Propositions on sensibly making use of metrics when designing things: (for mathematically minded people)
- Those metrics matter, which matter to the people the metrics are supposedly helping serve
- Those metrics matter, which represent the fitness of a "solution" to its context
- Those metrics which represent desired levels of stability & quality are not necessarily the same as the metrics that represent improvements in the solution
- A thing may not be measurable on a scale but still be usefully quantified in terms of presence
- The velocity of a metric is not necessarily representative of the success of the design/development processing shaping the solution
- A metric's utility is not the same across the product's lifecycle
- There is a non-linear relationship between good performance on metrics and good experience, and this relationship cannot be inferred from the metrics alone
- An overlap between the stakeholders' values and the metrics' values is a powerful incentive to human-centeredness; the converse is also true.
- In a complex problem space/environment, a metric constantly runs the risk of becoming irrelevant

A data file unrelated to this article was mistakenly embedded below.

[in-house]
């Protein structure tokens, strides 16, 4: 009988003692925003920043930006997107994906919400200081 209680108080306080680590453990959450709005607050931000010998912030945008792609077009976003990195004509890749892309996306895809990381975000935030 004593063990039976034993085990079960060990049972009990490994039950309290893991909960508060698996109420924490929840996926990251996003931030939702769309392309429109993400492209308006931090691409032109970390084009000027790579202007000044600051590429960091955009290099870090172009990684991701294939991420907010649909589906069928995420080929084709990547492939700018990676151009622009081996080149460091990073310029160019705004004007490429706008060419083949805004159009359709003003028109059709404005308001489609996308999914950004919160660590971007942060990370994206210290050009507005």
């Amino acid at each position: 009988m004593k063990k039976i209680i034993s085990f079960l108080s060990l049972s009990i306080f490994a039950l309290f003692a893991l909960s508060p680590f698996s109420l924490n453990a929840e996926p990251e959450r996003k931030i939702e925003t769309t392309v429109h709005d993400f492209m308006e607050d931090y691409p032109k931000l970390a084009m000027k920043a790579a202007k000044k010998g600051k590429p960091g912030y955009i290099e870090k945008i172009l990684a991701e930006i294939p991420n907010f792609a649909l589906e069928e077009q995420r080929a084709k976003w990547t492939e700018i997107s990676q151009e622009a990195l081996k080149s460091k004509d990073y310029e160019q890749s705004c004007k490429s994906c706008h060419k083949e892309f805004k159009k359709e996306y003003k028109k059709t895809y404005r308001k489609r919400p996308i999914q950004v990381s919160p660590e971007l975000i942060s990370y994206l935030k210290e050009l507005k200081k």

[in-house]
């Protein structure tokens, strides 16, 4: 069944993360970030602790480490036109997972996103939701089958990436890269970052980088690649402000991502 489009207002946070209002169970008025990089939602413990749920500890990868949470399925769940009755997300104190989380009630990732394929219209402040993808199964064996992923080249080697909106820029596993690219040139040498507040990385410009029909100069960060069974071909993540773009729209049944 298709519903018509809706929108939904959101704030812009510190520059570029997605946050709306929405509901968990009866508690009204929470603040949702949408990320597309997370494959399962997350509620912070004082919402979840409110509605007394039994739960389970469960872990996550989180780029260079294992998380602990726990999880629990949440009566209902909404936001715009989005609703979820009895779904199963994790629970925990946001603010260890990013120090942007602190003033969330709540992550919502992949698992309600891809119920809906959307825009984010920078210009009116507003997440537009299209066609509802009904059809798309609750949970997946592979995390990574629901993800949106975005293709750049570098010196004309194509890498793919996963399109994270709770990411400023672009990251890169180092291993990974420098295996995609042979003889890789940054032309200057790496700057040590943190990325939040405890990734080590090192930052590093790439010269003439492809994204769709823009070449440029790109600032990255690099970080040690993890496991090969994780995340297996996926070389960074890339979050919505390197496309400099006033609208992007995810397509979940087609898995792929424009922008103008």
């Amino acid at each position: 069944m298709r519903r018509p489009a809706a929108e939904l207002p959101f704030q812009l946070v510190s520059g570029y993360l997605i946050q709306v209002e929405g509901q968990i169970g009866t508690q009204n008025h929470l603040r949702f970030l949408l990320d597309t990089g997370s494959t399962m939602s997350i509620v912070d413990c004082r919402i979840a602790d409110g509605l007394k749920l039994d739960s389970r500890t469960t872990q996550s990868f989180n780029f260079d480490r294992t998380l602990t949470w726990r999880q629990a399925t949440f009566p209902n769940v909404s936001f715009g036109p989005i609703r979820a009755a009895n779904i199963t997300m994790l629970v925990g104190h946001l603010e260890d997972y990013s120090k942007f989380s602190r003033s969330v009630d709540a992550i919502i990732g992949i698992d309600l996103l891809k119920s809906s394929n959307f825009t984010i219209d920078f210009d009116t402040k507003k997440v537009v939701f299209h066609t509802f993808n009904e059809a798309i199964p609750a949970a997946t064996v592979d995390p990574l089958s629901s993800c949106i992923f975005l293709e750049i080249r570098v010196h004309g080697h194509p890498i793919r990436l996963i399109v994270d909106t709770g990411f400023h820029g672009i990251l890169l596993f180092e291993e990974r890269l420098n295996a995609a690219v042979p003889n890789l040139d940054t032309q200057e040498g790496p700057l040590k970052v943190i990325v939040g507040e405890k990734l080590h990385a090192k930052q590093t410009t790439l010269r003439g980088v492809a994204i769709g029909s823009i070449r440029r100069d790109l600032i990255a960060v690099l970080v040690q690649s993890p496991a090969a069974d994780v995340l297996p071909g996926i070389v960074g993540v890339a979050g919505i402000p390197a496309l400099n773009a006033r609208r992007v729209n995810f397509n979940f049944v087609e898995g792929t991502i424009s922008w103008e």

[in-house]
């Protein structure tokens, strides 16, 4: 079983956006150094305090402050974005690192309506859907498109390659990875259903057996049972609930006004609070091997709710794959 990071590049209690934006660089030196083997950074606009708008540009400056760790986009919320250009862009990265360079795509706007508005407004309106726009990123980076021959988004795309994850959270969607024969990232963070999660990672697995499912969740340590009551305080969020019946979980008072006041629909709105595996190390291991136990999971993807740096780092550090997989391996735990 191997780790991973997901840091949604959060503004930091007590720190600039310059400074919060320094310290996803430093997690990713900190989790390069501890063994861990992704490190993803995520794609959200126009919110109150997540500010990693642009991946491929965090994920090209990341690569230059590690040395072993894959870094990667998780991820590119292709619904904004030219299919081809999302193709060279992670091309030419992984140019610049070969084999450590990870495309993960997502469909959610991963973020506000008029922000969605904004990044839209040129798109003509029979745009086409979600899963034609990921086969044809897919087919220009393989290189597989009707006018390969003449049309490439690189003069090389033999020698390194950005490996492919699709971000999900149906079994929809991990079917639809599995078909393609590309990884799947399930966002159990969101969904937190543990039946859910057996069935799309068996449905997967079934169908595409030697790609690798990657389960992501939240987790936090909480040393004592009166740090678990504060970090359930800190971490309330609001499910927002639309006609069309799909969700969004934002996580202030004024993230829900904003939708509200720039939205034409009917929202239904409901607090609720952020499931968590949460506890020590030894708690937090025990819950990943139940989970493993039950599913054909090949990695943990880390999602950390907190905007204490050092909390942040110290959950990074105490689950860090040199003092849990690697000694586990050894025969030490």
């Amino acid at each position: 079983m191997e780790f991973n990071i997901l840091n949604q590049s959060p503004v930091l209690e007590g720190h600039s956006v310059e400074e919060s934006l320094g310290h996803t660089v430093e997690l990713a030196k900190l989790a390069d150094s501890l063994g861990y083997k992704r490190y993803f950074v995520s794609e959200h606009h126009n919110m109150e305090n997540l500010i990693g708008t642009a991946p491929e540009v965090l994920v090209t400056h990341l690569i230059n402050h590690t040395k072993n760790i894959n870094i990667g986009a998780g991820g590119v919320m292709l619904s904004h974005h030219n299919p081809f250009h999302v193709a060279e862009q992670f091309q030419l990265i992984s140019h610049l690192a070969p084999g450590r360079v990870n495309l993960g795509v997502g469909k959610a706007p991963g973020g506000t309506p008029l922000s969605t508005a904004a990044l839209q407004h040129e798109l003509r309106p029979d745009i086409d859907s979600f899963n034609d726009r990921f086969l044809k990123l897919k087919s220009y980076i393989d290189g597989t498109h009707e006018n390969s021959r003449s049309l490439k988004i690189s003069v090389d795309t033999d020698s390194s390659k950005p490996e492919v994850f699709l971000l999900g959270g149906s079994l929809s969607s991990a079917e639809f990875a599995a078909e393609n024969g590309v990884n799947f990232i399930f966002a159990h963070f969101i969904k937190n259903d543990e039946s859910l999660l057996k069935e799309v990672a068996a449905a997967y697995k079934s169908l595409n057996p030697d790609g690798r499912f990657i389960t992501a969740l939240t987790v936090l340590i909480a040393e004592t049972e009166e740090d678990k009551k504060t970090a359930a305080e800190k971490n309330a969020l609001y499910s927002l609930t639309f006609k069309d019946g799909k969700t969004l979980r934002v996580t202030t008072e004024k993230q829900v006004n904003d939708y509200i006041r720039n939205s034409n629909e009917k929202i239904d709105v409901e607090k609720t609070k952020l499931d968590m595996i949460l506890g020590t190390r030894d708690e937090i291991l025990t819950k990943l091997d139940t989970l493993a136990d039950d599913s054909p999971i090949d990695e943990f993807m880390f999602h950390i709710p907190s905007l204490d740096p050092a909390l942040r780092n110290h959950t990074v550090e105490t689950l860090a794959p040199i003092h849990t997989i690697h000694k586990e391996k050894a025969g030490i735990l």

- Consequently, metrics must succeed models of the problem, and metrics that precede them are in need of proof-of-relevance
Though this may seem self-serving coming from a design researcher, there really are too many metrics and not enough models & narratives in the world. This leads to a massive lack of empathy and a predominance of well-engineered solutions to the wrong problems, and eventual stultification of innovation.
In education, for instance, many things that cannot be tested can still be measured (with current technology, even affordably). Unfortunately, the only things measured by policy are those that are testable. The consequences for the kind of people the countries of the world produce today are devastating, and very hard to spot, except by comparison with outliers like Scandinavia.
Metrics can be powerful. If used wisely.